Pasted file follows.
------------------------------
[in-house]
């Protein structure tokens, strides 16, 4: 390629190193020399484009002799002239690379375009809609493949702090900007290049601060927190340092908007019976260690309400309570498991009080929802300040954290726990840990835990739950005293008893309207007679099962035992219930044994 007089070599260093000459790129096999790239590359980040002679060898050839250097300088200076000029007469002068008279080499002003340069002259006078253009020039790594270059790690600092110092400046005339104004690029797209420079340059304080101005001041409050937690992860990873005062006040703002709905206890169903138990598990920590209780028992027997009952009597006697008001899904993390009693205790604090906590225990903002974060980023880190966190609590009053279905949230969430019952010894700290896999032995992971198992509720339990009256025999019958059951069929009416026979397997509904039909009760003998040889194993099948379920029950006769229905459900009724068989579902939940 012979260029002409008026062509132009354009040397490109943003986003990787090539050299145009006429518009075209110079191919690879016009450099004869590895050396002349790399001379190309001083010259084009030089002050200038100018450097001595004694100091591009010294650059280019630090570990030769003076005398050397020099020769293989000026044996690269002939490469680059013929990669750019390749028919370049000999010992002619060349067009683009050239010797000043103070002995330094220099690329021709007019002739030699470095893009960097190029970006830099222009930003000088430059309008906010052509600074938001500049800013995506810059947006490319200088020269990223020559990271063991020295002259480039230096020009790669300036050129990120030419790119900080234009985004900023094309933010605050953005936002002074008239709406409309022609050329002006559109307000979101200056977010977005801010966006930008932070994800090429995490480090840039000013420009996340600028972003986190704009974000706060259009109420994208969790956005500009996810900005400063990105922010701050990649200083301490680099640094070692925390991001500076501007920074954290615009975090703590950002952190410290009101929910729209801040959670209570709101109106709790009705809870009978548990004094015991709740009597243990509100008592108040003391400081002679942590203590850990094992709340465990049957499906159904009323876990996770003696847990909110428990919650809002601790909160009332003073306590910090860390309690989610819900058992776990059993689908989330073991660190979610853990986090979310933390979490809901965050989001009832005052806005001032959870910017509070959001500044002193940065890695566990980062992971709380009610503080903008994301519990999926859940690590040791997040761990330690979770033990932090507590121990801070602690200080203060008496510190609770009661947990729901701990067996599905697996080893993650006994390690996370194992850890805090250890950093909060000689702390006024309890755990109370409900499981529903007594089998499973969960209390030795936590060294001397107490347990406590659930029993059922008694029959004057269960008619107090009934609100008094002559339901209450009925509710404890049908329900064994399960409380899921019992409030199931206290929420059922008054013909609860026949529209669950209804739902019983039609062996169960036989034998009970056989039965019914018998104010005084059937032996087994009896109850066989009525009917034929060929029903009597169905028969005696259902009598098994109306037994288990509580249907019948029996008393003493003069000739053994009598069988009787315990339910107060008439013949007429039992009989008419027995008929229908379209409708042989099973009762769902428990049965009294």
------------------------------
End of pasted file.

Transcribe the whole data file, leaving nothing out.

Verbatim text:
[in-house]
């Protein structure tokens, strides 16, 4: 390629190193020399484009002799002239690379375009809609493949702090900007290049601060927190340092908007019976260690309400309570498991009080929802300040954290726990840990835990739950005293008893309207007679099962035992219930044994 007089070599260093000459790129096999790239590359980040002679060898050839250097300088200076000029007469002068008279080499002003340069002259006078253009020039790594270059790690600092110092400046005339104004690029797209420079340059304080101005001041409050937690992860990873005062006040703002709905206890169903138990598990920590209780028992027997009952009597006697008001899904993390009693205790604090906590225990903002974060980023880190966190609590009053279905949230969430019952010894700290896999032995992971198992509720339990009256025999019958059951069929009416026979397997509904039909009760003998040889194993099948379920029950006769229905459900009724068989579902939940 012979260029002409008026062509132009354009040397490109943003986003990787090539050299145009006429518009075209110079191919690879016009450099004869590895050396002349790399001379190309001083010259084009030089002050200038100018450097001595004694100091591009010294650059280019630090570990030769003076005398050397020099020769293989000026044996690269002939490469680059013929990669750019390749028919370049000999010992002619060349067009683009050239010797000043103070002995330094220099690329021709007019002739030699470095893009960097190029970006830099222009930003000088430059309008906010052509600074938001500049800013995506810059947006490319200088020269990223020559990271063991020295002259480039230096020009790669300036050129990120030419790119900080234009985004900023094309933010605050953005936002002074008239709406409309022609050329002006559109307000979101200056977010977005801010966006930008932070994800090429995490480090840039000013420009996340600028972003986190704009974000706060259009109420994208969790956005500009996810900005400063990105922010701050990649200083301490680099640094070692925390991001500076501007920074954290615009975090703590950002952190410290009101929910729209801040959670209570709101109106709790009705809870009978548990004094015991709740009597243990509100008592108040003391400081002679942590203590850990094992709340465990049957499906159904009323876990996770003696847990909110428990919650809002601790909160009332003073306590910090860390309690989610819900058992776990059993689908989330073991660190979610853990986090979310933390979490809901965050989001009832005052806005001032959870910017509070959001500044002193940065890695566990980062992971709380009610503080903008994301519990999926859940690590040791997040761990330690979770033990932090507590121990801070602690200080203060008496510190609770009661947990729901701990067996599905697996080893993650006994390690996370194992850890805090250890950093909060000689702390006024309890755990109370409900499981529903007594089998499973969960209390030795936590060294001397107490347990406590659930029993059922008694029959004057269960008619107090009934609100008094002559339901209450009925509710404890049908329900064994399960409380899921019992409030199931206290929420059922008054013909609860026949529209669950209804739902019983039609062996169960036989034998009970056989039965019914018998104010005084059937032996087994009896109850066989009525009917034929060929029903009597169905028969005696259902009598098994109306037994288990509580249907019948029996008393003493003069000739053994009598069988009787315990339910107060008439013949007429039992009989008419027995008929229908379209409708042989099973009762769902428990049965009294």